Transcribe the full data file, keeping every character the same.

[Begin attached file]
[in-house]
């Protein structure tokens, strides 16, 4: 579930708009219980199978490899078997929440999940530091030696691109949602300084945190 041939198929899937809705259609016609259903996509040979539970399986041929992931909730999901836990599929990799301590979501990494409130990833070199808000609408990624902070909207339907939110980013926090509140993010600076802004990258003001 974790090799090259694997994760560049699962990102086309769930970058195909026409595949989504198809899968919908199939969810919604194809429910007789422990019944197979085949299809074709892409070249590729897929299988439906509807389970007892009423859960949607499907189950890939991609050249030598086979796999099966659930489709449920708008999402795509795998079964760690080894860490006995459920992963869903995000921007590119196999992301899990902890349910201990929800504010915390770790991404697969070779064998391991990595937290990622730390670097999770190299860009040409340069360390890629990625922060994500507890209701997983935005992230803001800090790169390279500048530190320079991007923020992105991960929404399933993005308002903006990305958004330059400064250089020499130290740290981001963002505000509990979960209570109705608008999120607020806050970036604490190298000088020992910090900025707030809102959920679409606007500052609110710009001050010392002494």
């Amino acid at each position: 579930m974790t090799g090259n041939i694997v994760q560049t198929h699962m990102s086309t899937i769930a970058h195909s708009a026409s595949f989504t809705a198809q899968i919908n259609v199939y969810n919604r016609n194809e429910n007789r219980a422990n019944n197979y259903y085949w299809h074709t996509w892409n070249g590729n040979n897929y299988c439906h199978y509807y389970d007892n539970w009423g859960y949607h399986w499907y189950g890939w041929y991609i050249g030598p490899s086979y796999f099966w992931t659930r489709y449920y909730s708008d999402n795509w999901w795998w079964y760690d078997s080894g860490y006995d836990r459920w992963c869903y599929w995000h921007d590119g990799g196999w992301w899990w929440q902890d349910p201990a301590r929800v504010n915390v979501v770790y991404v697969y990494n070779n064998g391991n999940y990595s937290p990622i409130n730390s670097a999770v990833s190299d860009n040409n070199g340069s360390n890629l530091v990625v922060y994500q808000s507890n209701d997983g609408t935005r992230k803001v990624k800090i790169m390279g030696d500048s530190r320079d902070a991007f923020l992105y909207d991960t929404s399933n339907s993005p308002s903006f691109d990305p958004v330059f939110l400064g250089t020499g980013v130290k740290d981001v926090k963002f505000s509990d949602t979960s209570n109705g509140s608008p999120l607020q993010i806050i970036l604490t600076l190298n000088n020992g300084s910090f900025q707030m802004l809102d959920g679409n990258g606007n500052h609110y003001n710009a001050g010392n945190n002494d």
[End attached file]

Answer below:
[in-house]
């Protein structure tokens, strides 16, 4: 579930708009219980199978490899078997929440999940530091030696691109949602300084945190 041939198929899937809705259609016609259903996509040979539970399986041929992931909730999901836990599929990799301590979501990494409130990833070199808000609408990624902070909207339907939110980013926090509140993010600076802004990258003001 974790090799090259694997994760560049699962990102086309769930970058195909026409595949989504198809899968919908199939969810919604194809429910007789422990019944197979085949299809074709892409070249590729897929299988439906509807389970007892009423859960949607499907189950890939991609050249030598086979796999099966659930489709449920708008999402795509795998079964760690080894860490006995459920992963869903995000921007590119196999992301899990902890349910201990929800504010915390770790991404697969070779064998391991990595937290990622730390670097999770190299860009040409340069360390890629990625922060994500507890209701997983935005992230803001800090790169390279500048530190320079991007923020992105991960929404399933993005308002903006990305958004330059400064250089020499130290740290981001963002505000509990979960209570109705608008999120607020806050970036604490190298000088020992910090900025707030809102959920679409606007500052609110710009001050010392002494």
């Amino acid at each position: 579930m974790t090799g090259n041939i694997v994760q560049t198929h699962m990102s086309t899937i769930a970058h195909s708009a026409s595949f989504t809705a198809q899968i919908n259609v199939y969810n919604r016609n194809e429910n007789r219980a422990n019944n197979y259903y085949w299809h074709t996509w892409n070249g590729n040979n897929y299988c439906h199978y509807y389970d007892n539970w009423g859960y949607h399986w499907y189950g890939w041929y991609i050249g030598p490899s086979y796999f099966w992931t659930r489709y449920y909730s708008d999402n795509w999901w795998w079964y760690d078997s080894g860490y006995d836990r459920w992963c869903y599929w995000h921007d590119g990799g196999w992301w899990w929440q902890d349910p201990a301590r929800v504010n915390v979501v770790y991404v697969y990494n070779n064998g391991n999940y990595s937290p990622i409130n730390s670097a999770v990833s190299d860009n040409n070199g340069s360390n890629l530091v990625v922060y994500q808000s507890n209701d997983g609408t935005r992230k803001v990624k800090i790169m390279g030696d500048s530190r320079d902070a991007f923020l992105y909207d991960t929404s399933n339907s993005p308002s903006f691109d990305p958004v330059f939110l400064g250089t020499g980013v130290k740290d981001v926090k963002f505000s509990d949602t979960s209570n109705g509140s608008p999120l607020q993010i806050i970036l604490t600076l190298n000088n020992g300084s910090f900025q707030m802004l809102d959920g679409n990258g606007n500052h609110y003001n710009a001050g010392n945190n002494d």